Wasn't this book supposedly banned once? I can guess why - some of my brain cells jumped ship as I forced my way through it.  They didn't want to add to society's decline in intelligence by exposing its future generations to this book.  Seriously, after reading this, it makes me want to write a book because apparently they'll publish anything these days.

The whole time I was reading it, I kept waiting for this major plot or climax to appear.  The way the author has the guy telling the story talk, it seems like he's always building up to something.  But it never builds up to anything.  Nothing.  It was the most pointless, plotless book I've ever read.

This whole time, this guy who's telling the story, is telling about a period of several days from the point he finds out he's been kicked out of school to the day he decides to go home.  He leaves school, spends a few days in New York, gets drunk a time or two, runs into people he knows, meets up with his sister, then it ends.  That's it.  I'd seriously like to know what the big deal is about this book.  There's swearing all over the place (Normally, I put down a book that has this much swearing without finishing it, but I wanted to say I've read this book.  So not worth it, let me tell ya.), there's a lot of talk about sex but nothing too detailed (thank goodness), and he keeps digressing from the point he's trying to make.  It's funny, he even makes a point to say how the main character likes it when people digress.

If you want waste your time BIG time, read it.  If you want to take my word for it that it's lame, by all means, do yourself a favor and go with this option.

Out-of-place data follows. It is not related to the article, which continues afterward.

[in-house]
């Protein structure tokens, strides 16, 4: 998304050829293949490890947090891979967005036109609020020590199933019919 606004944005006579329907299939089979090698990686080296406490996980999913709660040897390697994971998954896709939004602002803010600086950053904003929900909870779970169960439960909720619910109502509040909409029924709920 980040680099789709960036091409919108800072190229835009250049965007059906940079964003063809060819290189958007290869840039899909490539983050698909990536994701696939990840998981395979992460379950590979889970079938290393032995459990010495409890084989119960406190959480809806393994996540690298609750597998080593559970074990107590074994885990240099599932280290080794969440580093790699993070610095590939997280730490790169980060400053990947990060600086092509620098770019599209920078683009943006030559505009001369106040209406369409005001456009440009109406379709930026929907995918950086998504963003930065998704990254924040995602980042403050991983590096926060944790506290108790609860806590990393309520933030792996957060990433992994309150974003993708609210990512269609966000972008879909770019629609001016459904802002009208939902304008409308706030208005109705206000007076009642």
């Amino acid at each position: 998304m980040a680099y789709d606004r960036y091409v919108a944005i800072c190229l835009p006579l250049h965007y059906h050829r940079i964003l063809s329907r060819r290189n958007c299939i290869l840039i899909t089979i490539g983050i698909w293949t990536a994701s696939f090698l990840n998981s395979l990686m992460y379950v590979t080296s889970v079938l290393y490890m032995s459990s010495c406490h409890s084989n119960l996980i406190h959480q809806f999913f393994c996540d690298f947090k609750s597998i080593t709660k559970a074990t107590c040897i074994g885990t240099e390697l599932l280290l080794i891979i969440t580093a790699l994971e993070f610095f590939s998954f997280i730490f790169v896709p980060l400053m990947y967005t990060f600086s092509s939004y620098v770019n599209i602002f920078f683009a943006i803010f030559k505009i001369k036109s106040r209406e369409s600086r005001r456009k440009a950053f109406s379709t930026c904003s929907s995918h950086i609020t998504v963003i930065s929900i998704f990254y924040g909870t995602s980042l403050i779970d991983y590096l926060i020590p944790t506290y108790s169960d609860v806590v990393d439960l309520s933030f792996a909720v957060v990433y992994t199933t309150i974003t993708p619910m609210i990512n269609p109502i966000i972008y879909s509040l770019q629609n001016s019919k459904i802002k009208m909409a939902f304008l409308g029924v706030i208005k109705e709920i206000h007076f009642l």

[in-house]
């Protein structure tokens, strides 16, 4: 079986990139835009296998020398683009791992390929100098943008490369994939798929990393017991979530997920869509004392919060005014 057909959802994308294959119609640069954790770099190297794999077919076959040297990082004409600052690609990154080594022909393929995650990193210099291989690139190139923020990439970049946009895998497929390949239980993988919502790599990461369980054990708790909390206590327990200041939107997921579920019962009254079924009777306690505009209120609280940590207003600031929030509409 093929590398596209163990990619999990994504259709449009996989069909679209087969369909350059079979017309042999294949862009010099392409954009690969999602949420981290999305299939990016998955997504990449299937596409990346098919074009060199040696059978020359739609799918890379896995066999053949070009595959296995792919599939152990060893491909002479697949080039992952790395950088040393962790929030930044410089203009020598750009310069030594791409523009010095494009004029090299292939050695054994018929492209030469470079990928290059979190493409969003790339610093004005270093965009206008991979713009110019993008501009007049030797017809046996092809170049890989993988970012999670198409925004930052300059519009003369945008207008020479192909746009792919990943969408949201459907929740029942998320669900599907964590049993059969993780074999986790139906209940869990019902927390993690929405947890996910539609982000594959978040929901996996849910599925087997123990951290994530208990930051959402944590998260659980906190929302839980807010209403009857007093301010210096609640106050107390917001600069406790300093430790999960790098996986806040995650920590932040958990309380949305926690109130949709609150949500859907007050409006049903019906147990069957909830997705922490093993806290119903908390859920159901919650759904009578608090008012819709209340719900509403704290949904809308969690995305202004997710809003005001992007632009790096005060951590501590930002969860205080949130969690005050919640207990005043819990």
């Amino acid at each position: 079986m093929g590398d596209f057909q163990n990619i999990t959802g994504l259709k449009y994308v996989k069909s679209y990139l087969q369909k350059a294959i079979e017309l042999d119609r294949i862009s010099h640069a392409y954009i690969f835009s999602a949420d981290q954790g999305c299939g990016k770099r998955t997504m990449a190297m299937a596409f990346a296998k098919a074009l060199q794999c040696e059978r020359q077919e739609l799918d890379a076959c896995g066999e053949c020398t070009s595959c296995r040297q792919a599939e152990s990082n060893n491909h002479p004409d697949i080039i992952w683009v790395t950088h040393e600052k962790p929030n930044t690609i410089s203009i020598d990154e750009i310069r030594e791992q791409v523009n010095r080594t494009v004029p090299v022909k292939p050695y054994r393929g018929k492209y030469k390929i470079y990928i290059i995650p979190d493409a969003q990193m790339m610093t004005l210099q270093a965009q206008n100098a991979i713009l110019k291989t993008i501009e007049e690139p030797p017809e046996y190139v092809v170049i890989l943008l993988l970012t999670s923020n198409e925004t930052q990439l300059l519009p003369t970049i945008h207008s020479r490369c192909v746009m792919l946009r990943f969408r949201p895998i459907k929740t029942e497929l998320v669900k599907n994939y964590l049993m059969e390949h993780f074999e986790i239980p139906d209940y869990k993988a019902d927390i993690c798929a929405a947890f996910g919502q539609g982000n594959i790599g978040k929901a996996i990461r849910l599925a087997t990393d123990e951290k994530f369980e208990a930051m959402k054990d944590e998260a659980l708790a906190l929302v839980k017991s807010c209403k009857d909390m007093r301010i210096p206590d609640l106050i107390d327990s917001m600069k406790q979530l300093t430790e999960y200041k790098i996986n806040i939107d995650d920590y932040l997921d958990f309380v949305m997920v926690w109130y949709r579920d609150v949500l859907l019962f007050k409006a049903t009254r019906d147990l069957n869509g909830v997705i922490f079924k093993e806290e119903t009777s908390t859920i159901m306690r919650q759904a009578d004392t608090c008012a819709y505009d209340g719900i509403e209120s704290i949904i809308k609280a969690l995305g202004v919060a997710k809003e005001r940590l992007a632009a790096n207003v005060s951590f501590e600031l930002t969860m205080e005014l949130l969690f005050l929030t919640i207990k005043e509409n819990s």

Wednesday, July 14, 2010

Cleopatra, by Diane Stanley and Peter Vennema

I know this is a book for young readers but I found it at the library yesterday and decided I wanted to read it.  It's a brief story of the life of Cleopatra, something I've been interested in as of late.  It gave key details, and listed the source the authors obtained most of their information from.

What I found most interesting is that it's not really known how she committed suicide.  I was always under the impression it was done via the bite of an asp, but there's no proof that this is the case.

It was obviously a super quick read but gave me the quick info I was looking for.  (The pictures were great, too! lol)

Tuesday, July 13, 2010

The Swiss Family Robinson, told by Steve Frazee

This is another book that my mother-in-law inherited to us that I've never actually read before in my whole entire life.  I know, can you believe it?

So, I read it today.  And it was good.  Now I want to see the movie.  (I saw it as a kid - I used to think Fritz was a hottie.)


Monday, July 12, 2010

Helen Keller, by George Sullivan

I read this real quick-like today... it was a good quick read.

I've known the story of Helen Keller, like anyone else, but learned something I didn't know from reading this book.  She had a marriage proposal! Her mother got in the way of that, so it never came to fruition, but I didn't know that!

I remember seeing The Miracle Worker performed excellently at my high school and think I may have read a shortish book about her in the past, but found this book in the number of books my mother-in-law inherited to us so I thought I'd kill some time and read it today.